Tut: Season 1 (2015)

Season 1

Critics Consensus

Tut sacrifices historical accuracy for the sake of schmaltzy melodrama, wasting a talented cast on a biopic that misunderstands its subject's timeless appeal.



Critic Ratings: 19

Audience Score

User Ratings: 0
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Air date: Jul 19, 2015
Air date: Jul 20, 2015
Air date: Jul 21, 2015

Tut: Season 1 Photos

Tv Season Info

Egyptian pharaoh Tutankhamun's short reign and struggle for power are depicted in this miniseries.

Critic Reviews for Tut Season 1

All Critics (19) | Top Critics (11)

Spike unveils its first major scripted production, Tut, a largely enjoyable, if uneven three-night epic.

Jul 20, 2015 | Full Review…

The perception going in was that Tut would be a laughable feast. My truth going out is that it plays out much better than anticipated.

Jul 17, 2015 | Rating: B- | Full Review…
Top Critic

Meanwhile, the soap keeps generating suds, while Kingsley plays it solemn and serious.

Jul 17, 2015 | Rating: 2/5 | Full Review…

The good special effects, interiors and locations help keep our heads in the past, as do the actors' committed performances. In a better world, destiny, the gods and opportunity would have given the actors a better way to use their talent.

Jul 16, 2015 | Full Review…
Top Critic

Tut has all of the makings for a powerful re-entry into scripted programming for Spike TV, unfortunately the series falls short, giving it more of a soap opera feel, than the epic saga that I'd hoped for.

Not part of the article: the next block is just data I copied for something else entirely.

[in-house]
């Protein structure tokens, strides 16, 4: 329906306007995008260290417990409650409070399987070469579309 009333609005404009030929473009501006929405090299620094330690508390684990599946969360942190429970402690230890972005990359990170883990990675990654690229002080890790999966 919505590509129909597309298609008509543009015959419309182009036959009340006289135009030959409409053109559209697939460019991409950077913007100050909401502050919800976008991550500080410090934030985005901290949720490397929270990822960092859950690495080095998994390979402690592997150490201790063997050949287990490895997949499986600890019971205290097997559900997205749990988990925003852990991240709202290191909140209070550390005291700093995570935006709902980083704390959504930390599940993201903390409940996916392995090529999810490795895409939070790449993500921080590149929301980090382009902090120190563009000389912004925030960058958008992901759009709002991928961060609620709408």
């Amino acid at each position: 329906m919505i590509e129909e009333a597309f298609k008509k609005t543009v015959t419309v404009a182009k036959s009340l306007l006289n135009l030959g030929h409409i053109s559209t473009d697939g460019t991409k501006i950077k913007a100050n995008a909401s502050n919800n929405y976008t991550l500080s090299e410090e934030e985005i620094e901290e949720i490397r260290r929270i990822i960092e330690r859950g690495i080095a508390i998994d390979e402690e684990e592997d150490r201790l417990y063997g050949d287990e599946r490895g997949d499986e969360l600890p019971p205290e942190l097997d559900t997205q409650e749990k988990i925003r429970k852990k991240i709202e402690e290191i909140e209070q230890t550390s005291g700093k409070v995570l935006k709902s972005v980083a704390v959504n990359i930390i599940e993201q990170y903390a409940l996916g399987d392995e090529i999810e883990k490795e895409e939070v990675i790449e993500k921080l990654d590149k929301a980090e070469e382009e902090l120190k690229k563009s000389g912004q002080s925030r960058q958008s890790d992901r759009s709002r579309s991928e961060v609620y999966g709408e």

Apr 12, 2017 | Full Review…

Three nights' worth of Tut became a slog, some of it through copious amounts of spurting blood.

Jul 20, 2015 | Full Review…

Despite some handsome visuals, colorful costumes and more eyeliner than in an entire season of RuPaul's Drag Race, Tut is as dry as the desert air.

Jul 17, 2015 | Full Review…

Suitably blood-drenched and lavish, but narratively hollow, Spike's new mini-series Tut is about as slow moving as the titular boy king's mummified corpse, and feels just as fresh.

Jul 17, 2015 | Rating: 4/10 | Full Review…

The series is so devoid of any real riches, it should be hosted by Geraldo.

Jul 20, 2015 | Full Review…

The dialogue ranges from the prosaic: "I seem to have lost my way. Can you spare me some meat?"-to the accidentally amusing.

Jul 17, 2015 | Full Review…

Audience Reviews for Tut: Season 1

  • Aug 14, 2015
    TOO BLOODY.. Made TUT out as a hero. Then why do they really know nothing about him? Pure Hollywood gobbeldegook. As a Hollywood production I give a 3 star as a history lesson a 1 star.
  • Aug 10, 2015
    It was Ok, but I would not recommend it unless you have nothing else on your watch list, which is doubtful. It take to many liberty's with history. While we may never know the whole truth of King Tut's life, this story has little facts to back it up. Uses to much poetic licence. The story and acting are just OK.
  • Aug 09, 2015
    Quality performances in an unexpected melodrama. Interesting enough for a lazy weekend binge watch.
  • Aug 01, 2015
    I watched it because the history is just interesting. The acting was a bit shady for my taste. In these types of historic films there should be more action less talk if possible.
  • Jul 26, 2015